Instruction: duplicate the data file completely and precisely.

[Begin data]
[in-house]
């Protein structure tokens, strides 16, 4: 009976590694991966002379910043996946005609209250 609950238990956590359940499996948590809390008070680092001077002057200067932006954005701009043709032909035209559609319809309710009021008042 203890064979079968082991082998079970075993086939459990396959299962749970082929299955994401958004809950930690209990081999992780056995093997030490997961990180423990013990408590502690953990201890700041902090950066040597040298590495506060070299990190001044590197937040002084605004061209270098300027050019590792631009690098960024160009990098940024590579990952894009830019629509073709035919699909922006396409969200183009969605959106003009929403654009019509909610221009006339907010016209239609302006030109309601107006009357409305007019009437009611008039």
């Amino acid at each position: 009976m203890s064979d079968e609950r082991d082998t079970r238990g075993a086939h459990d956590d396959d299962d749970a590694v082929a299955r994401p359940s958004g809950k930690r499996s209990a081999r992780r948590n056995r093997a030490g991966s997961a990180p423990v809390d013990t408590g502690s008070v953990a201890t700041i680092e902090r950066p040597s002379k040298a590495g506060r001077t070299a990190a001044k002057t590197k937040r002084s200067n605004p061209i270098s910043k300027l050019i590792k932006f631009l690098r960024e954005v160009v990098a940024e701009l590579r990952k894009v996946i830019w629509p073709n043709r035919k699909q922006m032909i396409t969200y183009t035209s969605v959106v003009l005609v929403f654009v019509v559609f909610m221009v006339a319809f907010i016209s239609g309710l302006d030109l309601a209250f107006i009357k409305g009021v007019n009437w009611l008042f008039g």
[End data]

[in-house]
């Protein structure tokens, strides 16, 4: 009976590694991966002379910043996946005609209250 609950238990956590359940499996948590809390008070680092001077002057200067932006954005701009043709032909035209559609319809309710009021008042 203890064979079968082991082998079970075993086939459990396959299962749970082929299955994401958004809950930690209990081999992780056995093997030490997961990180423990013990408590502690953990201890700041902090950066040597040298590495506060070299990190001044590197937040002084605004061209270098300027050019590792631009690098960024160009990098940024590579990952894009830019629509073709035919699909922006396409969200183009969605959106003009929403654009019509909610221009006339907010016209239609302006030109309601107006009357409305007019009437009611008039």
């Amino acid at each position: 009976m203890s064979d079968e609950r082991d082998t079970r238990g075993a086939h459990d956590d396959d299962d749970a590694v082929a299955r994401p359940s958004g809950k930690r499996s209990a081999r992780r948590n056995r093997a030490g991966s997961a990180p423990v809390d013990t408590g502690s008070v953990a201890t700041i680092e902090r950066p040597s002379k040298a590495g506060r001077t070299a990190a001044k002057t590197k937040r002084s200067n605004p061209i270098s910043k300027l050019i590792k932006f631009l690098r960024e954005v160009v990098a940024e701009l590579r990952k894009v996946i830019w629509p073709n043709r035919k699909q922006m032909i396409t969200y183009t035209s969605v959106v003009l005609v929403f654009v019509v559609f909610m221009v006339a319809f907010i016209s239609g309710l302006d030109l309601a209250f107006i009357k409305g009021v007019n009437w009611l008042f008039g």